Many wine labs now have improved quality control systems in place and routinely analyse samples in duplicate and run the same control wine sample each day, plotting the results on control charts. These are great ways to monitor repeatability and reproducibility, two very important quality parameters that indicate how precise a method is. A third parameter of equal importance is trueness, or to put another way, ensuring the result obtained is close to the actual value. Your results might be precise, but if they are not close to the true value, then this is an indication of systematic bias in the method.
One of the best ways to determine trueness is to purchase certified reference materials (CRM’s). Unfortunately this is also the most expensive way to determine trueness, and suitable CRM’s that match your sample matrix and concentration range can be difficult to find.
An alternative way to monitor trueness is to perform routine spike analysis, which is adding a known amount of standard to one of your samples, analysing the spiked and not spiked sample, then calculating the percentage recovery. A practical example for doing this is outlined below:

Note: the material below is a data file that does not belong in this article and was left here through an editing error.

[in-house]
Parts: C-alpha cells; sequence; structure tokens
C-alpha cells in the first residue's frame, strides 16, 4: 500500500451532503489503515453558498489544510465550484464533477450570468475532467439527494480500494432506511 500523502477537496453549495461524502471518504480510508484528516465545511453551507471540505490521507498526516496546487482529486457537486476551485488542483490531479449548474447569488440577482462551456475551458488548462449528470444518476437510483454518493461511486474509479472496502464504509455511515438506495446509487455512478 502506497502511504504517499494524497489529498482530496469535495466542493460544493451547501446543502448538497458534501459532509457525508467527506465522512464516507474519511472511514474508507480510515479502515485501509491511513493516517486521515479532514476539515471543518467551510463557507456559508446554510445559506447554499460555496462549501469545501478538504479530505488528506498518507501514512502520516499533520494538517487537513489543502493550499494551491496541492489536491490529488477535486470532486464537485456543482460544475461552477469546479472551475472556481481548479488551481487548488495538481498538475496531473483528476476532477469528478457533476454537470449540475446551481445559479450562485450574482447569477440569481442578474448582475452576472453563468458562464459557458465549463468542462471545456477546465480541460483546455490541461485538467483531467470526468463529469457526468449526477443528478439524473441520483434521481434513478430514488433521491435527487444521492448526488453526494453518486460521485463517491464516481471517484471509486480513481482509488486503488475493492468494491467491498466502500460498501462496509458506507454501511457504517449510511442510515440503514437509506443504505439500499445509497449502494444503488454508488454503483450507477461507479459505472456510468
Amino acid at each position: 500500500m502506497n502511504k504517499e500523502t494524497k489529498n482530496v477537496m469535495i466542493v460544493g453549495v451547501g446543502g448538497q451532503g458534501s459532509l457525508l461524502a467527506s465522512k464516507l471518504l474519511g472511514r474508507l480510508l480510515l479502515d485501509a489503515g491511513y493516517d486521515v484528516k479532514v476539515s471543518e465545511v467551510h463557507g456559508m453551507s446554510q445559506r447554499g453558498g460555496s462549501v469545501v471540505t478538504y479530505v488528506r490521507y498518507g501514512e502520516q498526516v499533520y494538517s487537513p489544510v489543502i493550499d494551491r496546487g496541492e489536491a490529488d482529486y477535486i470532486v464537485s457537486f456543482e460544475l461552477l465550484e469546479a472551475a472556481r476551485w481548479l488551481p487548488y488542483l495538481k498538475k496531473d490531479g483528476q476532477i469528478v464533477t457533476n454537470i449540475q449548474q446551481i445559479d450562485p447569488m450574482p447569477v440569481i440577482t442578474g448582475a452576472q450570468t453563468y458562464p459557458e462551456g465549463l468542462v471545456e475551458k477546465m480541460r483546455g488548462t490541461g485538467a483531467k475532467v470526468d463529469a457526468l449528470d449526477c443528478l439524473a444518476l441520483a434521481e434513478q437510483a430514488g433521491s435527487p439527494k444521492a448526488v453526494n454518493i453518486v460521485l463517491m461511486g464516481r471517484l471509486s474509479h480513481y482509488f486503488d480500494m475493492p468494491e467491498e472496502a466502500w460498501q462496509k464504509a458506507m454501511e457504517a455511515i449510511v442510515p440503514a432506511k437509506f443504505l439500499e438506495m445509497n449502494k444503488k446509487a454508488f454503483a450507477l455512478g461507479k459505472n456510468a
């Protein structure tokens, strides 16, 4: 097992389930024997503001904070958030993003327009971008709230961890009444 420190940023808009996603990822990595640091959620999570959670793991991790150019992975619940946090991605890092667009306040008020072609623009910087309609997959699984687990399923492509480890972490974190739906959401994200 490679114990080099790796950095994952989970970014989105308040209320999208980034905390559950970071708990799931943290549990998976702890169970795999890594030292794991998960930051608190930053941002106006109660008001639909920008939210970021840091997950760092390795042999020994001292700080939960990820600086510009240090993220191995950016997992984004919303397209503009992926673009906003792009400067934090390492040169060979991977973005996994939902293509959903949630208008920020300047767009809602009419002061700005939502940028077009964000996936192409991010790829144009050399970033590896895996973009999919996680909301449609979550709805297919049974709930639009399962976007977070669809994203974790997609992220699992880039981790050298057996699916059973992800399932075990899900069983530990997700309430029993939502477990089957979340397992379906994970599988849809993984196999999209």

Test: Malic acid determined by discrete analyser, calibration range 0 – 3g/L
Procedure: Analyse sample (let’s call this result y)
Add 1mL of the top calibration standard (3g/L) to 4mL of sample
(this is the spiked sample)
Analyse this spiked sample (let’s call this result z)
Calculation: % Recovery = z x 100
(0.8 x y) + (0.2 x 3)
Interpretation: For most tests, a recovery of between 95-105% is acceptable.
Depending on the uncertainty of the method, a recovery of between 90-110% may also be accepted.